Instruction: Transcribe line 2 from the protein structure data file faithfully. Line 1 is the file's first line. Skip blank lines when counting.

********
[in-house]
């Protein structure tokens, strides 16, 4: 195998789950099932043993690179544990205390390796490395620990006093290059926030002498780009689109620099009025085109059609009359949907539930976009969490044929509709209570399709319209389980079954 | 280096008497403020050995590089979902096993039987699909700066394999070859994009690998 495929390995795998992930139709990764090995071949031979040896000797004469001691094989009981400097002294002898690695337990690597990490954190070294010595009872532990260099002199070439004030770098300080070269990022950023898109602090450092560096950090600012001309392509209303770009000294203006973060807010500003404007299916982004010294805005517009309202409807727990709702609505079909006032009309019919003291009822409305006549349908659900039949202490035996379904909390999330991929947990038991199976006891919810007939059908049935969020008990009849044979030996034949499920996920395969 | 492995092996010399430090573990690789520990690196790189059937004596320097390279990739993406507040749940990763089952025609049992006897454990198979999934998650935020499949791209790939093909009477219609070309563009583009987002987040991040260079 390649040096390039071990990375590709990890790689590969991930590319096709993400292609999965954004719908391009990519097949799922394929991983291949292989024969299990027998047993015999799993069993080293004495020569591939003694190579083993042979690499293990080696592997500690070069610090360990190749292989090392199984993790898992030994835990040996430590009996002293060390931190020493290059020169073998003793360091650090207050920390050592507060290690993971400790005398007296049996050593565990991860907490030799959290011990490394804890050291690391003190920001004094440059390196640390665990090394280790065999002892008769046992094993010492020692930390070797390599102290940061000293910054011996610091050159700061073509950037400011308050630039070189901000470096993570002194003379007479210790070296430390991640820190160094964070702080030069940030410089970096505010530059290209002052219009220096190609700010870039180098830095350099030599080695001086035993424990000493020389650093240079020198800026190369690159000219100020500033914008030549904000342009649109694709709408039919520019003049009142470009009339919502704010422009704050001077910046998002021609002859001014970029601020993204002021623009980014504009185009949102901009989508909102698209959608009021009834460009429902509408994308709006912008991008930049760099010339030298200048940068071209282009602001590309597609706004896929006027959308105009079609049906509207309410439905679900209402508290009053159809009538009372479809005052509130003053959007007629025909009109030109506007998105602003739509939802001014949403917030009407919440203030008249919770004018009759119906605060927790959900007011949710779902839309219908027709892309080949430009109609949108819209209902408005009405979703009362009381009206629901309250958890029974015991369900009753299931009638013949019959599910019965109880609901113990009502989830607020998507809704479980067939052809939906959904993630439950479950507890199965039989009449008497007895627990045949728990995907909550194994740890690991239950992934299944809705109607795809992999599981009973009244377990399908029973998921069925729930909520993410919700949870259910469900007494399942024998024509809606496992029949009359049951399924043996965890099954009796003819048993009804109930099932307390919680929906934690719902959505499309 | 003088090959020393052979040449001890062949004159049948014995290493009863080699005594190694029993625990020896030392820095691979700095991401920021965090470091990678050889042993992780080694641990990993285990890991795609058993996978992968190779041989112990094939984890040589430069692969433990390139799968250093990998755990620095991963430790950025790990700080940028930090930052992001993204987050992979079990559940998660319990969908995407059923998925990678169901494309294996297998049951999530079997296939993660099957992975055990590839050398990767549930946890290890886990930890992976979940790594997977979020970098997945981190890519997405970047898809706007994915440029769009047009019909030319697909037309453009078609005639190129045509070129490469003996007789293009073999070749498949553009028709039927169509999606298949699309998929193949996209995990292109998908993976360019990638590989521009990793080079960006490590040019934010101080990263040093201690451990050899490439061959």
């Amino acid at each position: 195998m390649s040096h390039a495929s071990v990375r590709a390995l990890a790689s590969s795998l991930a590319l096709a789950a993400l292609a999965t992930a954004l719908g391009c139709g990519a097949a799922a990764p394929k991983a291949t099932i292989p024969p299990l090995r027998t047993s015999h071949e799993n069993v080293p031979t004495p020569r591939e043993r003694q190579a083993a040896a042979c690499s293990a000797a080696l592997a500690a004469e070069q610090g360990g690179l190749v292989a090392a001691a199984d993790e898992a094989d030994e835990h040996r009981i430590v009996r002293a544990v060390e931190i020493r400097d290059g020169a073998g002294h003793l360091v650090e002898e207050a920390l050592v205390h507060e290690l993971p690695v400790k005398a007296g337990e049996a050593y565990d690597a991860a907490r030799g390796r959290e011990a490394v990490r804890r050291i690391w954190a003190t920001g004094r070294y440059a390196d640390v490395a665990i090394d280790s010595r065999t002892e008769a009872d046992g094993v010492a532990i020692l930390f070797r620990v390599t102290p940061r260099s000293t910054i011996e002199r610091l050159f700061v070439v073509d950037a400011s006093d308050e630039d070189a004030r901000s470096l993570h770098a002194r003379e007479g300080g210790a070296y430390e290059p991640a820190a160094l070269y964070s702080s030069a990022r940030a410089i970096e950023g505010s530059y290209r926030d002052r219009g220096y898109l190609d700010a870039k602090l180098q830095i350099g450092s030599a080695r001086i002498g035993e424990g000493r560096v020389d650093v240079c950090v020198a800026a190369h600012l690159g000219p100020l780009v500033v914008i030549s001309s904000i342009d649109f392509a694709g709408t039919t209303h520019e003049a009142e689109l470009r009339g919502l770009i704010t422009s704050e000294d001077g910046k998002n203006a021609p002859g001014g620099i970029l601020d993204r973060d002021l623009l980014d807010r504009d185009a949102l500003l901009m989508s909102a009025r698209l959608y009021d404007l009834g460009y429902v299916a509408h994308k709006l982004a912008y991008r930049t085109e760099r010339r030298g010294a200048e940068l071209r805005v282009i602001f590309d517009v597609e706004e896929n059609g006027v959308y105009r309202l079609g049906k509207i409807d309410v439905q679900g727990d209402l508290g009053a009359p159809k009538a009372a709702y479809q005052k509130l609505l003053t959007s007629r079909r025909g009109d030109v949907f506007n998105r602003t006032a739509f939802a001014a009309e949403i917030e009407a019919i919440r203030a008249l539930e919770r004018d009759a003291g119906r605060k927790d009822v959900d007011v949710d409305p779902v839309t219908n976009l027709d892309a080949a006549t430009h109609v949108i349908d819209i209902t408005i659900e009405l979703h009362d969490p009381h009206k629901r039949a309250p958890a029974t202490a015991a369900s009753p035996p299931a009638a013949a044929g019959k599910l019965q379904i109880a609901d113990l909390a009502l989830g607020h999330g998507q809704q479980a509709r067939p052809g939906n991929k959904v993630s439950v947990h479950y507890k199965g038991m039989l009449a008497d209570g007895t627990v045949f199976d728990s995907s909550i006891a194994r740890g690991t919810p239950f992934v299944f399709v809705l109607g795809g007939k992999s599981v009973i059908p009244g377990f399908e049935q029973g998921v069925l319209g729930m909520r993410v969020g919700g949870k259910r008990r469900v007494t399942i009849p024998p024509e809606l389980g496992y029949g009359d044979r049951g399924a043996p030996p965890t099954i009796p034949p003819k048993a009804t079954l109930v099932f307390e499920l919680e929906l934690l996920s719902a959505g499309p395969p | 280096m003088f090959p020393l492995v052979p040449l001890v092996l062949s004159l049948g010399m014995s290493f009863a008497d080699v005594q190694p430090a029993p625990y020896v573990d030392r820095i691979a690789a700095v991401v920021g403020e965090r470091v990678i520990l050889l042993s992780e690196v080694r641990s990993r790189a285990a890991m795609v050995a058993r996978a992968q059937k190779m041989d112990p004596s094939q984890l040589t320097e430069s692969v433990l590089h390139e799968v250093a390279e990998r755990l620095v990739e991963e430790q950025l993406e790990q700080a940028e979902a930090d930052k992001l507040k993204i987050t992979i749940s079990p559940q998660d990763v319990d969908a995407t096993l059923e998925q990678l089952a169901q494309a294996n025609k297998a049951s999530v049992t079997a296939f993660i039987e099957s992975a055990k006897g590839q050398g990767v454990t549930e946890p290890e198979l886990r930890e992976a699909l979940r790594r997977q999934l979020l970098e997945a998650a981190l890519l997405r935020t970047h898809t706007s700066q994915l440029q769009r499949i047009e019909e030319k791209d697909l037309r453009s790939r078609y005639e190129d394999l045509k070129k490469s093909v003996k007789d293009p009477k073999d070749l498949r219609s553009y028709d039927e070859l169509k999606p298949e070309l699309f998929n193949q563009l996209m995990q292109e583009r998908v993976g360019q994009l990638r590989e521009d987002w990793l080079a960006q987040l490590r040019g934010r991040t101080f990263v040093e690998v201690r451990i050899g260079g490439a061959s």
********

């Protein structure tokens, strides 16, 4: 195998789950099932043993690179544990205390390796490395620990006093290059926030002498780009689109620099009025085109059609009359949907539930976009969490044929509709209570399709319209389980079954 | 280096008497403020050995590089979902096993039987699909700066394999070859994009690998 495929390995795998992930139709990764090995071949031979040896000797004469001691094989009981400097002294002898690695337990690597990490954190070294010595009872532990260099002199070439004030770098300080070269990022950023898109602090450092560096950090600012001309392509209303770009000294203006973060807010500003404007299916982004010294805005517009309202409807727990709702609505079909006032009309019919003291009822409305006549349908659900039949202490035996379904909390999330991929947990038991199976006891919810007939059908049935969020008990009849044979030996034949499920996920395969 | 492995092996010399430090573990690789520990690196790189059937004596320097390279990739993406507040749940990763089952025609049992006897454990198979999934998650935020499949791209790939093909009477219609070309563009583009987002987040991040260079 390649040096390039071990990375590709990890790689590969991930590319096709993400292609999965954004719908391009990519097949799922394929991983291949292989024969299990027998047993015999799993069993080293004495020569591939003694190579083993042979690499293990080696592997500690070069610090360990190749292989090392199984993790898992030994835990040996430590009996002293060390931190020493290059020169073998003793360091650090207050920390050592507060290690993971400790005398007296049996050593565990991860907490030799959290011990490394804890050291690391003190920001004094440059390196640390665990090394280790065999002892008769046992094993010492020692930390070797390599102290940061000293910054011996610091050159700061073509950037400011308050630039070189901000470096993570002194003379007479210790070296430390991640820190160094964070702080030069940030410089970096505010530059290209002052219009220096190609700010870039180098830095350099030599080695001086035993424990000493020389650093240079020198800026190369690159000219100020500033914008030549904000342009649109694709709408039919520019003049009142470009009339919502704010422009704050001077910046998002021609002859001014970029601020993204002021623009980014504009185009949102901009989508909102698209959608009021009834460009429902509408994308709006912008991008930049760099010339030298200048940068071209282009602001590309597609706004896929006027959308105009079609049906509207309410439905679900209402508290009053159809009538009372479809005052509130003053959007007629025909009109030109506007998105602003739509939802001014949403917030009407919440203030008249919770004018009759119906605060927790959900007011949710779902839309219908027709892309080949430009109609949108819209209902408005009405979703009362009381009206629901309250958890029974015991369900009753299931009638013949019959599910019965109880609901113990009502989830607020998507809704479980067939052809939906959904993630439950479950507890199965039989009449008497007895627990045949728990995907909550194994740890690991239950992934299944809705109607795809992999599981009973009244377990399908029973998921069925729930909520993410919700949870259910469900007494399942024998024509809606496992029949009359049951399924043996965890099954009796003819048993009804109930099932307390919680929906934690719902959505499309 | 003088090959020393052979040449001890062949004159049948014995290493009863080699005594190694029993625990020896030392820095691979700095991401920021965090470091990678050889042993992780080694641990990993285990890991795609058993996978992968190779041989112990094939984890040589430069692969433990390139799968250093990998755990620095991963430790950025790990700080940028930090930052992001993204987050992979079990559940998660319990969908995407059923998925990678169901494309294996297998049951999530079997296939993660099957992975055990590839050398990767549930946890290890886990930890992976979940790594997977979020970098997945981190890519997405970047898809706007994915440029769009047009019909030319697909037309453009078609005639190129045509070129490469003996007789293009073999070749498949553009028709039927169509999606298949699309998929193949996209995990292109998908993976360019990638590989521009990793080079960006490590040019934010101080990263040093201690451990050899490439061959």